LIMA, March 25 (Reuters) - Peru’s central bank president said on Wednesday that heavy rains and landslides this week would squeeze food supplies and push up inflation this month.
Higher food costs could push the annual inflation rate back above the upper limit of the central bank’s 1 to 3 percent target range after it eased to 2.77 percent last month.
“We are worried about the impact on inflation,” Central Bank President Julio Velarde told reporters when asked about the impact of rains.
“Weather is going to affect inflation this month, there’s no doubt,” Velarde said. “But it’s temporary.”
Peru declared an emergency in a district east of Lima on Wednesday after landslides killed eight people and blocked a key highway linking the capital to farming regions.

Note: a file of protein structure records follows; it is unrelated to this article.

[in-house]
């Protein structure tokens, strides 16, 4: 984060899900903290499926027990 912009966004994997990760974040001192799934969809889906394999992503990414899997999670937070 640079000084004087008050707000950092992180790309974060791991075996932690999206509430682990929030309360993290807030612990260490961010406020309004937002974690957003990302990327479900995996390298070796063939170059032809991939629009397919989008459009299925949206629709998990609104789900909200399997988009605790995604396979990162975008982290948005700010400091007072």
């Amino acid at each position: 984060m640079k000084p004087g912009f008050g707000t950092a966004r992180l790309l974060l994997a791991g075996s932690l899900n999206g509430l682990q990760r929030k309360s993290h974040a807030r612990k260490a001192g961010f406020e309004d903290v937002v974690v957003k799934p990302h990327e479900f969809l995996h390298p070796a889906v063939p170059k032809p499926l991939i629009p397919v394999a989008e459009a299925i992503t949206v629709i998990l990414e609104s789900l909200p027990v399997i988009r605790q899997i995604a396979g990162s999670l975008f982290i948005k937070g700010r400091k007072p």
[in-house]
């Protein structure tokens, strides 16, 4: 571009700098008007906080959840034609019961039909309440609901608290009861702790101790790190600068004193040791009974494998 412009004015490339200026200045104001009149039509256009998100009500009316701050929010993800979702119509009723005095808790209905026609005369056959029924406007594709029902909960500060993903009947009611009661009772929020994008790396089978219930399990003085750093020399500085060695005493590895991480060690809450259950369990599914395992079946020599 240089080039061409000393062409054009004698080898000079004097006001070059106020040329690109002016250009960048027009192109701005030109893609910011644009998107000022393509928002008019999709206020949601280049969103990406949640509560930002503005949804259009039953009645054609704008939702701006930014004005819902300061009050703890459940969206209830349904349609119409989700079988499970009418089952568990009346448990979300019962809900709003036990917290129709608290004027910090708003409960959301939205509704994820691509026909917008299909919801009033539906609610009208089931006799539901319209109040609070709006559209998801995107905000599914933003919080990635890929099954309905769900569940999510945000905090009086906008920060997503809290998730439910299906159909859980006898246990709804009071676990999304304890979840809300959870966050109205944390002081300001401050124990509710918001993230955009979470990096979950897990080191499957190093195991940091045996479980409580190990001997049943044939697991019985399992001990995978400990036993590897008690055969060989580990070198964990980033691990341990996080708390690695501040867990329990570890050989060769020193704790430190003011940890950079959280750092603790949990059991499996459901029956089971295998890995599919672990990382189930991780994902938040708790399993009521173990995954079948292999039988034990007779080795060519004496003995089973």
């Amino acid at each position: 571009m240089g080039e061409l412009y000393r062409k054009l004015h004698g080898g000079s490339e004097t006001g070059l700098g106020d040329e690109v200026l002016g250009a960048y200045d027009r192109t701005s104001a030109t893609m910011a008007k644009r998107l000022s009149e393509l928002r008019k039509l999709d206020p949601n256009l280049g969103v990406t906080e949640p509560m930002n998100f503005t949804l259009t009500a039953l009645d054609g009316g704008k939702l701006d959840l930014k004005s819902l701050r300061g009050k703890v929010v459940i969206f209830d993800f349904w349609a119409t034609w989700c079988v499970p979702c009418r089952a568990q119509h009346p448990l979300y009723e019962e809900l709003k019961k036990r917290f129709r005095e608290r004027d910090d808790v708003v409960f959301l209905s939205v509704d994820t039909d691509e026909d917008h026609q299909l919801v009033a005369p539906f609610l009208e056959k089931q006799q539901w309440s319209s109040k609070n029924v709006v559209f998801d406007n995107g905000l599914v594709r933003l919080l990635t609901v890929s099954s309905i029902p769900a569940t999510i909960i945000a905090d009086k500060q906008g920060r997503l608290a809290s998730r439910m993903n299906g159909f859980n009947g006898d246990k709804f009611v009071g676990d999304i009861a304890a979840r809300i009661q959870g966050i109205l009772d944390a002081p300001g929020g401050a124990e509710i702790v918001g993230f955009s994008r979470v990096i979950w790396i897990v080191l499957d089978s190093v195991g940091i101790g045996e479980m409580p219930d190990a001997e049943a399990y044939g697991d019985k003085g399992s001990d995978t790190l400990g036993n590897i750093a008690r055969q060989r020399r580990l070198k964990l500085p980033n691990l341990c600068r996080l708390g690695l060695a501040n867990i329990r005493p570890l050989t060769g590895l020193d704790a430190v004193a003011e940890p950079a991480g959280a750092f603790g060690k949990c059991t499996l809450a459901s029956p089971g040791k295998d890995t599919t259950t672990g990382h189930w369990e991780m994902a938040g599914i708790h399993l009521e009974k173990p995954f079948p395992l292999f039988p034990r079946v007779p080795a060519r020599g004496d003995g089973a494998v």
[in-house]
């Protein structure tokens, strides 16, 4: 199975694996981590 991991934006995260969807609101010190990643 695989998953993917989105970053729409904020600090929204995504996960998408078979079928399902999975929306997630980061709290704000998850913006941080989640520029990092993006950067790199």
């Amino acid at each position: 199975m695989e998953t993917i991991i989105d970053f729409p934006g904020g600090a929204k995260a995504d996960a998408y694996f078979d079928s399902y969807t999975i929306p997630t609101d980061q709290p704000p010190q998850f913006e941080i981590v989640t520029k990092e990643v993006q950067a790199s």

The government said the route would be cleared within seven days and warned food sellers not to take advantage of the situation to artificially raise prices.
Food costs carry the most weight in the consumer price index for metropolitan Lima, which the central bank uses to guide monetary policy.
“When food can reach Lima again without any problems, inflation should lower,” Velarde said.
Peru’s meteorological agency, Senamhi, said that the weather pattern El Nino, which warms the Pacific and can trigger heavy rains or drought, might emerge in May. But it said its intensity in Peru would be weak or moderate and that heavy rains are not expected. (Reporting by Marco Aquino; Editing by Diane Craft)